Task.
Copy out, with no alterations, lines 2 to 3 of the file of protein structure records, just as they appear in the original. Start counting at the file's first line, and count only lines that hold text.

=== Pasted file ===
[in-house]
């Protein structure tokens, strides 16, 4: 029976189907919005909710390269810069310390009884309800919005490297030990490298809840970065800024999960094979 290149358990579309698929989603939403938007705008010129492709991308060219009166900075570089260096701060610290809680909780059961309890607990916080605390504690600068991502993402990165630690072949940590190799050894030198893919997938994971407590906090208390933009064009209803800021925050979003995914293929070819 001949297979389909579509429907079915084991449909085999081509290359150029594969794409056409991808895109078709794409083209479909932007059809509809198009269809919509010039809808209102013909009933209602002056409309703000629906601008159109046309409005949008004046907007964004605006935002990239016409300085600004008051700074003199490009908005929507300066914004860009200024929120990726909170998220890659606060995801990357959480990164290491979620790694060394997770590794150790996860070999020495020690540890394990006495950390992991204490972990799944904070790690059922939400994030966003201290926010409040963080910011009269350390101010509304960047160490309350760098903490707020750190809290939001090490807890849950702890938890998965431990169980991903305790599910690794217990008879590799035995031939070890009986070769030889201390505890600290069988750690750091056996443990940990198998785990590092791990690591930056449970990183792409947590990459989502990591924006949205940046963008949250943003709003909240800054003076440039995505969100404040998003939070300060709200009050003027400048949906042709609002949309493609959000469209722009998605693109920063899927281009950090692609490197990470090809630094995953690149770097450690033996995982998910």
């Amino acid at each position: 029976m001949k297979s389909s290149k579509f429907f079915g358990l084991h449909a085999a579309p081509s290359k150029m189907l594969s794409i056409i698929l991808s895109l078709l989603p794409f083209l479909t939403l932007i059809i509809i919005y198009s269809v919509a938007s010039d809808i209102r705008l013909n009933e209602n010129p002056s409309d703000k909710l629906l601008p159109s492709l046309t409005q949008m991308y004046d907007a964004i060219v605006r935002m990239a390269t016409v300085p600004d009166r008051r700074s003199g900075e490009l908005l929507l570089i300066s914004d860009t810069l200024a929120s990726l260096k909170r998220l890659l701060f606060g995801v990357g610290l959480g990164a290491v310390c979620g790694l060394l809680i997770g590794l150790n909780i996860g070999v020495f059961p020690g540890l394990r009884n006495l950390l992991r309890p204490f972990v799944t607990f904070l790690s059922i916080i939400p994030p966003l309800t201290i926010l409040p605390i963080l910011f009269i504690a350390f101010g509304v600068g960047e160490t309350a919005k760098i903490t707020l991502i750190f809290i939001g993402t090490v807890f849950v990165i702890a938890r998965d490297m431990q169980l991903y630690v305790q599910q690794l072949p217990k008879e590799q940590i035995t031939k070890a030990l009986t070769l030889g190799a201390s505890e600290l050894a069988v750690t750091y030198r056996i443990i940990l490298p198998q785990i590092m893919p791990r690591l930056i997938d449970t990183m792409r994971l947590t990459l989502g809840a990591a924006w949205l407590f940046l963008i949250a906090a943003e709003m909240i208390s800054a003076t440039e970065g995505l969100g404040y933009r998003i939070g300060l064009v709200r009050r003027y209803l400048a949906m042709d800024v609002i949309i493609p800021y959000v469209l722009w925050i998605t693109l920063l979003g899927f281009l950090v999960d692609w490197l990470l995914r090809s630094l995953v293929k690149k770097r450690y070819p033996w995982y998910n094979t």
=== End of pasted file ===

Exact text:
């Protein structure tokens, strides 16, 4: 029976189907919005909710390269810069310390009884309800919005490297030990490298809840970065800024999960094979 290149358990579309698929989603939403938007705008010129492709991308060219009166900075570089260096701060610290809680909780059961309890607990916080605390504690600068991502993402990165630690072949940590190799050894030198893919997938994971407590906090208390933009064009209803800021925050979003995914293929070819 001949297979389909579509429907079915084991449909085999081509290359150029594969794409056409991808895109078709794409083209479909932007059809509809198009269809919509010039809808209102013909009933209602002056409309703000629906601008159109046309409005949008004046907007964004605006935002990239016409300085600004008051700074003199490009908005929507300066914004860009200024929120990726909170998220890659606060995801990357959480990164290491979620790694060394997770590794150790996860070999020495020690540890394990006495950390992991204490972990799944904070790690059922939400994030966003201290926010409040963080910011009269350390101010509304960047160490309350760098903490707020750190809290939001090490807890849950702890938890998965431990169980991903305790599910690794217990008879590799035995031939070890009986070769030889201390505890600290069988750690750091056996443990940990198998785990590092791990690591930056449970990183792409947590990459989502990591924006949205940046963008949250943003709003909240800054003076440039995505969100404040998003939070300060709200009050003027400048949906042709609002949309493609959000469209722009998605693109920063899927281009950090692609490197990470090809630094995953690149770097450690033996995982998910």
């Amino acid at each position: 029976m001949k297979s389909s290149k579509f429907f079915g358990l084991h449909a085999a579309p081509s290359k150029m189907l594969s794409i056409i698929l991808s895109l078709l989603p794409f083209l479909t939403l932007i059809i509809i919005y198009s269809v919509a938007s010039d809808i209102r705008l013909n009933e209602n010129p002056s409309d703000k909710l629906l601008p159109s492709l046309t409005q949008m991308y004046d907007a964004i060219v605006r935002m990239a390269t016409v300085p600004d009166r008051r700074s003199g900075e490009l908005l929507l570089i300066s914004d860009t810069l200024a929120s990726l260096k909170r998220l890659l701060f606060g995801v990357g610290l959480g990164a290491v310390c979620g790694l060394l809680i997770g590794l150790n909780i996860g070999v020495f059961p020690g540890l394990r009884n006495l950390l992991r309890p204490f972990v799944t607990f904070l790690s059922i916080i939400p994030p966003l309800t201290i926010l409040p605390i963080l910011f009269i504690a350390f101010g509304v600068g960047e160490t309350a919005k760098i903490t707020l991502i750190f809290i939001g993402t090490v807890f849950v990165i702890a938890r998965d490297m431990q169980l991903y630690v305790q599910q690794l072949p217990k008879e590799q940590i035995t031939k070890a030990l009986t070769l030889g190799a201390s505890e600290l050894a069988v750690t750091y030198r056996i443990i940990l490298p198998q785990i590092m893919p791990r690591l930056i997938d449970t990183m792409r994971l947590t990459l989502g809840a990591a924006w949205l407590f940046l963008i949250a906090a943003e709003m909240i208390s800054a003076t440039e970065g995505l969100g404040y933009r998003i939070g300060l064009v709200r009050r003027y209803l400048a949906m042709d800024v609002i949309i493609p800021y959000v469209l722009w925050i998605t693109l920063l979003g899927f281009l950090v999960d692609w490197l990470l995914r090809s630094l995953v293929k690149k770097r450690y070819p033996w995982y998910n094979t």